Predictive value of rapid decline in mini mental state examination in clinical practice for prognosis in Alzheimer's disease.Dement Geriatr Cogn Disord 2008; 26(2):109-16DG
Given the poorer prognosis of Alzheimer's disease (AD) patients with rapid cognitive decline (RCD), there is a need for a clinical assessment tool to detect these patients.
To investigate if there is a Mini Mental State Examination (MMSE) threshold of decline during 6 months of follow-up which predicts a worse disease progression at the 2-year follow-up. Then, to propose a feasible definition of RCD for routine clinical practice.
Data from 565 community-dwelling AD patients recruited in a multi-centre prospective observational study were assessed. All patients had MMSE scores between 10 and 26 at inclusion and were followed up 6-monthly using a standardised clinical assessment. Patients were classified as rapid and non-rapid decliners according to 2 MMSE decline thresholds tested: >or=3 points and >or=4 points for decline over the first 6 months of the study. Worse disease outcome was defined as attainment of 1 of 4 clinical end points 18 months later: institutionalisation, death, increased physical dependence or worsening of behavioural and psychological symptoms.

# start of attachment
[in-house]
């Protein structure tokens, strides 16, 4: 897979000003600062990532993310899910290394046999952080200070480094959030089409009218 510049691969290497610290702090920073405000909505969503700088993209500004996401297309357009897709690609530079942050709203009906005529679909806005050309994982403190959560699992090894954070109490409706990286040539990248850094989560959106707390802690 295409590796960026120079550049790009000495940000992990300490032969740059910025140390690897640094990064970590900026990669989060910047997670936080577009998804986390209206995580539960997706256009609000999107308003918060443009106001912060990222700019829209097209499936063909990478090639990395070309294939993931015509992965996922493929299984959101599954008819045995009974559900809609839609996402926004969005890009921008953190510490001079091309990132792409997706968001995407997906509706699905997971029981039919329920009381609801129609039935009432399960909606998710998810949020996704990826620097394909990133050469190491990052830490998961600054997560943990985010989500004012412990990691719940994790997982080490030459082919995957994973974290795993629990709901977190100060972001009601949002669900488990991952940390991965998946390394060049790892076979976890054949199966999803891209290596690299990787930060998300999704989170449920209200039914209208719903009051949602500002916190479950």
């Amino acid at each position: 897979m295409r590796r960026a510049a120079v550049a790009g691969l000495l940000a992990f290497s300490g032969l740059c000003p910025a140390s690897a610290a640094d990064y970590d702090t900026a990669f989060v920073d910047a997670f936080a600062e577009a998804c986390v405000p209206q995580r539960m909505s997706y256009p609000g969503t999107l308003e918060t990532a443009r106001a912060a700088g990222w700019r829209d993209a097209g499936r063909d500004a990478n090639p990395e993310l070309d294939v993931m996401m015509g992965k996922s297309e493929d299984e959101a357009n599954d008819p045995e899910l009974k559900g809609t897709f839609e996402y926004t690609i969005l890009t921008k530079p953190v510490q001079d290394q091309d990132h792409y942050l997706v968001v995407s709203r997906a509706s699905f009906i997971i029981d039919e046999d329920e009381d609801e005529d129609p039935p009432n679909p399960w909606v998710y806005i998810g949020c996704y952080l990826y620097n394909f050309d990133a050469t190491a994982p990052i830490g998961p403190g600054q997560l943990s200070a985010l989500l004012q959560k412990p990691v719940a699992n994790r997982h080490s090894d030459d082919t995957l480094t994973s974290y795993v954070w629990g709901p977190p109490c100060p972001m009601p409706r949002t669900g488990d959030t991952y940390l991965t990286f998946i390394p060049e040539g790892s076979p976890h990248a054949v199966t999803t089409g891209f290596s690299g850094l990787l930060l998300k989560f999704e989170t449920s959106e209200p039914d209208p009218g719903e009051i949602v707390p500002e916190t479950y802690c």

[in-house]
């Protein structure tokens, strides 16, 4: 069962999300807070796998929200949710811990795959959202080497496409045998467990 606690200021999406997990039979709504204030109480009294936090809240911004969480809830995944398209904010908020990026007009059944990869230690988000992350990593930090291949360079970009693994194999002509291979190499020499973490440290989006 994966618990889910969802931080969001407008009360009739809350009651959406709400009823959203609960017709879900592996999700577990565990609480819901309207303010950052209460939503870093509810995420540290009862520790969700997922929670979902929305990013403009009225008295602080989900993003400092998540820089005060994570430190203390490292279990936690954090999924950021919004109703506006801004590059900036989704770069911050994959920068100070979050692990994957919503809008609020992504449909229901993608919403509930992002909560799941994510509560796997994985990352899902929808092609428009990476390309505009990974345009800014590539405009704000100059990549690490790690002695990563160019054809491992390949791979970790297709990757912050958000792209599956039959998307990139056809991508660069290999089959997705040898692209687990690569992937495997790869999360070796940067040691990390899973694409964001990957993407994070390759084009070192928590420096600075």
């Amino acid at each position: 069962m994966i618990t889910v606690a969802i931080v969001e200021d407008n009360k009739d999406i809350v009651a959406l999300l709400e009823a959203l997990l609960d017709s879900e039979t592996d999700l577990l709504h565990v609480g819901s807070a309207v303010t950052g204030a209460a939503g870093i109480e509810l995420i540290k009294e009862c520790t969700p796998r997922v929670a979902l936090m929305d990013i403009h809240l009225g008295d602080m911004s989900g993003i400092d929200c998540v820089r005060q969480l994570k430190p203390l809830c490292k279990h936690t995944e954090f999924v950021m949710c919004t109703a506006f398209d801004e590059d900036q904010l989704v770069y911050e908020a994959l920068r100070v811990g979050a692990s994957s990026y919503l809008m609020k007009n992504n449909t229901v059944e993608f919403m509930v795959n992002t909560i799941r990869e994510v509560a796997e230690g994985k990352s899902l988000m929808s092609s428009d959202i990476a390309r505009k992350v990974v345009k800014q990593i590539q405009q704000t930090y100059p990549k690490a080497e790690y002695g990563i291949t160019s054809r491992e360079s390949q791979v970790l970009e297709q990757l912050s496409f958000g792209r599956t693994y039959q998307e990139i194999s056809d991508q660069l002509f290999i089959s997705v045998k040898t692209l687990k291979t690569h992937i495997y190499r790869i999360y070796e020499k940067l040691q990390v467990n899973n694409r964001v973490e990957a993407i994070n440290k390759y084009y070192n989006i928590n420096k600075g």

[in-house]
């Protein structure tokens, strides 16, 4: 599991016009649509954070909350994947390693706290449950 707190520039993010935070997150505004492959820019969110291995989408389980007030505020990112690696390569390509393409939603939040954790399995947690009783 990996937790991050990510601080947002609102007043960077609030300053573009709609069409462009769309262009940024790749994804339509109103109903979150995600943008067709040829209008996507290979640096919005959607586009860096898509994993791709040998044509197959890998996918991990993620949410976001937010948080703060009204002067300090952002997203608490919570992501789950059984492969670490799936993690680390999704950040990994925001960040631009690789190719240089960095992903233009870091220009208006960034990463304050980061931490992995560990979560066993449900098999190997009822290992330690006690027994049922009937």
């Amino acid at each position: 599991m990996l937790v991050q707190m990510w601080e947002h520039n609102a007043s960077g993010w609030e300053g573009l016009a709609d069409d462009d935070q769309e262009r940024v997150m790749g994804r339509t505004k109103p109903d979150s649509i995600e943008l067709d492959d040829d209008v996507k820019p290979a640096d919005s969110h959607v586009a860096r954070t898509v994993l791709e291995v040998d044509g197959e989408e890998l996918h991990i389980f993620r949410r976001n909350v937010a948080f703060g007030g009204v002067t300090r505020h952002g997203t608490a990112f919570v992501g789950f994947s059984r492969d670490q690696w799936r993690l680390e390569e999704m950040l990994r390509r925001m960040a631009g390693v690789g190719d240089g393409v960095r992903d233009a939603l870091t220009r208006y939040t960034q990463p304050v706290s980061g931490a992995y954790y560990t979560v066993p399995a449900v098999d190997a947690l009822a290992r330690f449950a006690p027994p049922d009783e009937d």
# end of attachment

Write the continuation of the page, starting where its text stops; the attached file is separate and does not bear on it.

135 patients (23.9%) lost >or=3 points during the first 6 months of follow-up in the MMSE score and 77 patients (13.6%) lost >or=4 points. Patients with moderate disease and a loss of >or=4 points showed a significantly increased risk of mortality (HR = 5.6, 95% CI 2.0-15.9) and institutionalisation (HR = 3.8, 95% CI 1.8-8.1) at the 2-year follow-up. The same MMSE threshold was associated with a higher risk of physical decline (HR = 1.6, 95% CI 1.2-2.3).
The loss of >or=4 points in MMSE during the first 6 months of follow-up seems to be a predictor of worse clinical course, and thus it could be used to define the category of AD patients presenting a RCD.